Forearm Strength Training
Building strength in the forearms is just as important as training the actual biceps and triceps. The forearms are like the calf muscles of the arms, and just like having small calves, you do not want to get caught with small forearms. Often grip strength is used as a measure and indicator of health and fitness (1). However, for many, developing the muscles of the upper arms is a priority while the forearms often get neglected. As a result, the upper biceps develop well yet the forearms fail to adapt at similar rate which leads to imbalances in strength and size. There are a number of ways to grow the forearms, like Zottman curls, but people still neglect to train them.
While forearm training will bring about increases in size, strength and definition there are a number of other, less obvious, benefits associated with forearm training.
Benefits of Forearm Training
Regular forearm training can have a positive impact on gym performance and daily function. Strong forearms can facilitate a greater performance for many compound exercises, such as the deadlift and bench press where having a strong grip is essential. Improving grip strength generally can have a positive impact on simple day to day activities – for example, carrying heavy grocery bags or opening stiff jars.
Regularly performing forearm based exercises can also help to reduce the risk of experiencing injury – specifically around the elbow and wrist joints. Sprains or strains are fairly common injuries that can occur instantly or develop over time (2) and often result from weaknesses around a specific joint. Therefore, strengthening the forearm will have a consequent positive impact on both the elbow and wrist joint.
The Zottman Curl
When it comes to forearm training, one of the best exercises to hit that muscle group is the Zottman Curl.
What is it? The Zottman Curl is an exercise that was created by George Zottman and has been around since the 19th century. It is a curl that will target both the biceps, as well as the forearms all in one exercise.
How To Perform A Zottman Curl
The following 4 coaching points will demonstrate how to effectively perform the Zottman curl. Be aware that this exercise can be performed unilaterally (one arm at a time) or bilaterally (both arms simultaneously).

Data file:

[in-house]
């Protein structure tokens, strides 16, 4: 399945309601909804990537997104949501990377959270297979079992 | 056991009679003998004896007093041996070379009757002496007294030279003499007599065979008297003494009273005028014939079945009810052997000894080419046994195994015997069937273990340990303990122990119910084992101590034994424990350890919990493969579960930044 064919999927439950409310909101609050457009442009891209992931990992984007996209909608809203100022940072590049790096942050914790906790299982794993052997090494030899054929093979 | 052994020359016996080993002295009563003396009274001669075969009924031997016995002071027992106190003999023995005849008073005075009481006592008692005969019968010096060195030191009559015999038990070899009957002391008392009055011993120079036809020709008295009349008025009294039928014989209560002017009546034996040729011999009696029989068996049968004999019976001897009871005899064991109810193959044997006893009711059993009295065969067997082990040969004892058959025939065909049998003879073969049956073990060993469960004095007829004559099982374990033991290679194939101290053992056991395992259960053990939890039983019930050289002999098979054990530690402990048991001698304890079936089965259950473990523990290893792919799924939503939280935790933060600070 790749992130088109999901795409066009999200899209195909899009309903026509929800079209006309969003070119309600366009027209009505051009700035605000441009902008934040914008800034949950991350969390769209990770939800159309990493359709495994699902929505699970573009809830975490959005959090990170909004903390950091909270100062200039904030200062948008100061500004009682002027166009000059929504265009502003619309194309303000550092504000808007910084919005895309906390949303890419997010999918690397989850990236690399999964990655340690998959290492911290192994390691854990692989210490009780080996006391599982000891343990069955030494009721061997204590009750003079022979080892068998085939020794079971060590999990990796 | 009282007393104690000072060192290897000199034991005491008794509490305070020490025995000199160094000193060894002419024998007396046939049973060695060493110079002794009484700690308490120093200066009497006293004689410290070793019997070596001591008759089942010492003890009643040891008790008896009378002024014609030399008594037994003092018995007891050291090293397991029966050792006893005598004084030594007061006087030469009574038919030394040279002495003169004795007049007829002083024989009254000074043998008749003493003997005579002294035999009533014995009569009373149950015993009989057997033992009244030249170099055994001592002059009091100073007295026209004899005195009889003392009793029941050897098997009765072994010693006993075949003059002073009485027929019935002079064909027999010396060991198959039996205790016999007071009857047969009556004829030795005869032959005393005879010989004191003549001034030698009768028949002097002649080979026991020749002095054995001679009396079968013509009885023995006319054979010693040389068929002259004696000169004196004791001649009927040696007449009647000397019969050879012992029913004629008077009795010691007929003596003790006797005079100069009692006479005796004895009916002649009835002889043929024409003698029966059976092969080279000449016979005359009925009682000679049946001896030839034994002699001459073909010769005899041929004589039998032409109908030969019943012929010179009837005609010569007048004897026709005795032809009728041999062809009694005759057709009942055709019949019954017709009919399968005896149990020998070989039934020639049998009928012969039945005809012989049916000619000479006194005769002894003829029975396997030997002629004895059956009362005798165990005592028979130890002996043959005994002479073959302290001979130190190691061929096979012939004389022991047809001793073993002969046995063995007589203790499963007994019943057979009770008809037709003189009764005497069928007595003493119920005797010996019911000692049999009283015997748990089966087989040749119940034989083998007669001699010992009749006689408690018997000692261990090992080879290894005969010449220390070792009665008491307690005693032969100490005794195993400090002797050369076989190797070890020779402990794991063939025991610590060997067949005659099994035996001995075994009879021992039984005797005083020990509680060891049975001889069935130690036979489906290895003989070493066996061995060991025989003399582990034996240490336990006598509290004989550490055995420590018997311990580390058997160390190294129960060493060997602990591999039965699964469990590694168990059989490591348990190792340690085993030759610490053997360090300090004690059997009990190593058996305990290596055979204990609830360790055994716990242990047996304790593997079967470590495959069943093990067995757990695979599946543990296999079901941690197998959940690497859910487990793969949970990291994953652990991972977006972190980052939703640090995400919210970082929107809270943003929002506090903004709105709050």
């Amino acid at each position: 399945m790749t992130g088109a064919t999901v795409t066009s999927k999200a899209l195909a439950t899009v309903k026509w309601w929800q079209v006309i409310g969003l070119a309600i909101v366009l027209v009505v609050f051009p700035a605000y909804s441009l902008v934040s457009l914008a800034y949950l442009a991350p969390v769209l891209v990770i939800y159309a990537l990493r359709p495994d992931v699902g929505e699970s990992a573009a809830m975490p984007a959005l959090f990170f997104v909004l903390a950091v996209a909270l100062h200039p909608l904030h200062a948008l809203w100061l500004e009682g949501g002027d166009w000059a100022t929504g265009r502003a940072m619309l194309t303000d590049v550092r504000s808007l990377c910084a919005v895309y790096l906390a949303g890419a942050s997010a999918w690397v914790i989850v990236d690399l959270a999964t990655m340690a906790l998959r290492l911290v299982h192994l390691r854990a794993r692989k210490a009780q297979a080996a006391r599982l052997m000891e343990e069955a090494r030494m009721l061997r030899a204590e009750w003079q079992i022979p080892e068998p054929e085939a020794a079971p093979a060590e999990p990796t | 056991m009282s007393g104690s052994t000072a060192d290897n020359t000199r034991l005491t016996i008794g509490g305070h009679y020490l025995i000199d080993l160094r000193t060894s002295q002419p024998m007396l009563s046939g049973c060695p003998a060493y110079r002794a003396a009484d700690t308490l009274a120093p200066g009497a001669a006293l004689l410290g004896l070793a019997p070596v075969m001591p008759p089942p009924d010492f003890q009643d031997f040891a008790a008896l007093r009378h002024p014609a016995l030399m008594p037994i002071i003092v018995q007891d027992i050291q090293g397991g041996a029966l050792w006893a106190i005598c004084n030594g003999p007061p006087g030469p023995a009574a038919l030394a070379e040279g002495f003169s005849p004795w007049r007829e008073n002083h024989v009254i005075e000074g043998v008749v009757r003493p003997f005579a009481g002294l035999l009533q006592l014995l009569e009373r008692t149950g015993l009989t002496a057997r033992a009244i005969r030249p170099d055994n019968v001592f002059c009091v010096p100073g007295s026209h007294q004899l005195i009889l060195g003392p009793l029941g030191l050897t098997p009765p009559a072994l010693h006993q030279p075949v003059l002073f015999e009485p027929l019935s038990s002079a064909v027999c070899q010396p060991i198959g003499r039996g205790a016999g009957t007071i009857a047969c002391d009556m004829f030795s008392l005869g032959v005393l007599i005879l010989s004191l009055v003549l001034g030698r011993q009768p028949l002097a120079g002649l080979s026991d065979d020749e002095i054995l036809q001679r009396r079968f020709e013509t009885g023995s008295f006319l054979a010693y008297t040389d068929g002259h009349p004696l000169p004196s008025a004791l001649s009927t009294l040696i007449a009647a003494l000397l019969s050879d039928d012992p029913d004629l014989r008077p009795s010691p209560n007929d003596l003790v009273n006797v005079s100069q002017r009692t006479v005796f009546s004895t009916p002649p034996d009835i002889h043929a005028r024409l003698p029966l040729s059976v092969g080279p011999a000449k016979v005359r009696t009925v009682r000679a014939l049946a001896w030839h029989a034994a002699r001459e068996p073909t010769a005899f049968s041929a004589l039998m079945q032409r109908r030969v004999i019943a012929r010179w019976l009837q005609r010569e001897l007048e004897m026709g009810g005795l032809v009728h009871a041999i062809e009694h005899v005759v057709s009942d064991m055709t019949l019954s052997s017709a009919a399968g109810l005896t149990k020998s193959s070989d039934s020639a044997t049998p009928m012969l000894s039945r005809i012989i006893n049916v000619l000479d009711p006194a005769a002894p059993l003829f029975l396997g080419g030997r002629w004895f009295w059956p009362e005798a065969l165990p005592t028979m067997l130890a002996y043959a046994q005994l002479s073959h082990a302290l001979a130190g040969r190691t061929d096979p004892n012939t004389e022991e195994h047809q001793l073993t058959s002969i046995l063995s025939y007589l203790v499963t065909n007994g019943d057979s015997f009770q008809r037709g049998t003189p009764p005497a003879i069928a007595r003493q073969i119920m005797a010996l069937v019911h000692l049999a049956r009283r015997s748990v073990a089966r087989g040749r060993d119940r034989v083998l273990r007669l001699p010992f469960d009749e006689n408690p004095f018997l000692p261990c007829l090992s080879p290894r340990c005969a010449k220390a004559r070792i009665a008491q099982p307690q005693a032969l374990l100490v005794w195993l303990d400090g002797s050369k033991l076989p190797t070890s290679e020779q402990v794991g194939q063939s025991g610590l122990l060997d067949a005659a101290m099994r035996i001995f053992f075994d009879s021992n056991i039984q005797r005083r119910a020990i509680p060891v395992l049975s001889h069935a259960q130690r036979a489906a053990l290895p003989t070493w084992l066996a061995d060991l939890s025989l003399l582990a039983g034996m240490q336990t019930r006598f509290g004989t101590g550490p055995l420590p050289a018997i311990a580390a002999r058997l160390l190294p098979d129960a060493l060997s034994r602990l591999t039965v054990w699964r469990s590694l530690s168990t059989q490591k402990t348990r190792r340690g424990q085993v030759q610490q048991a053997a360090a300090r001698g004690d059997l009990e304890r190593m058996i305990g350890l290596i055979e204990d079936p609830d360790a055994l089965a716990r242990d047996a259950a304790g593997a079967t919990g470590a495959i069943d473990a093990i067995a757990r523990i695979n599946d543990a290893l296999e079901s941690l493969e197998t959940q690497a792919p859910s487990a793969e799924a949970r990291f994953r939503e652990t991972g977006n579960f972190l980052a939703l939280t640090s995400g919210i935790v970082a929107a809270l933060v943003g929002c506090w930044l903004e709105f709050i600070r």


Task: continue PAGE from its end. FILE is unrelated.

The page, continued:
1) Selecting an appropriate weight and grab the dumbbells using a thumbless, supine (palms up) grip – this will immediately make gripping the dumbbell harder and force the forearm muscles to contract.
2) Before starting the movement, ensure that the elbows are tucked in tightly to the ribcage. From that position, focus on contracting the biceps and hinging at the elbows until the dumbbells rise up to roughly shoulder height.
3) At this point, focus on squeezing the biceps for 1-2 seconds. Before beginning the lowering phase, rotate the entire arm so that the dumbbells are now being held in a prone (palms down) position.
4) In a controlled fashion, begin to lower the dumbbells back down to the hips. Once the dumbbells have returned to the starting position, rotate the arms again and return to a supine grip.
Zottman Curl Tips
Using lighter weights to start with this exercise will prove more beneficial than jumping right into heavier ones. While you may be able to curl a solid amount of weight, you have to remember that your forearms may not be as strong as your biceps. Forcing more weight on your forearms than they can take will only lead to unwanted pain and stress that can lead to injury.
Performing these nice and slow will also really work on the time under tension you put your muscle through while also enhancing mind-muscle connection to really work on seeing great gains.
Zottman Curl Benefits
A commonly used forearm resistance exercise is the reverse bicep curl which involves a pronated grip throughout. The benefits of the Zottman curl over the reverse curl is that by using a supinated grip in the first phase it is possible to lift a heavier weight and therefore put more stress through the arms.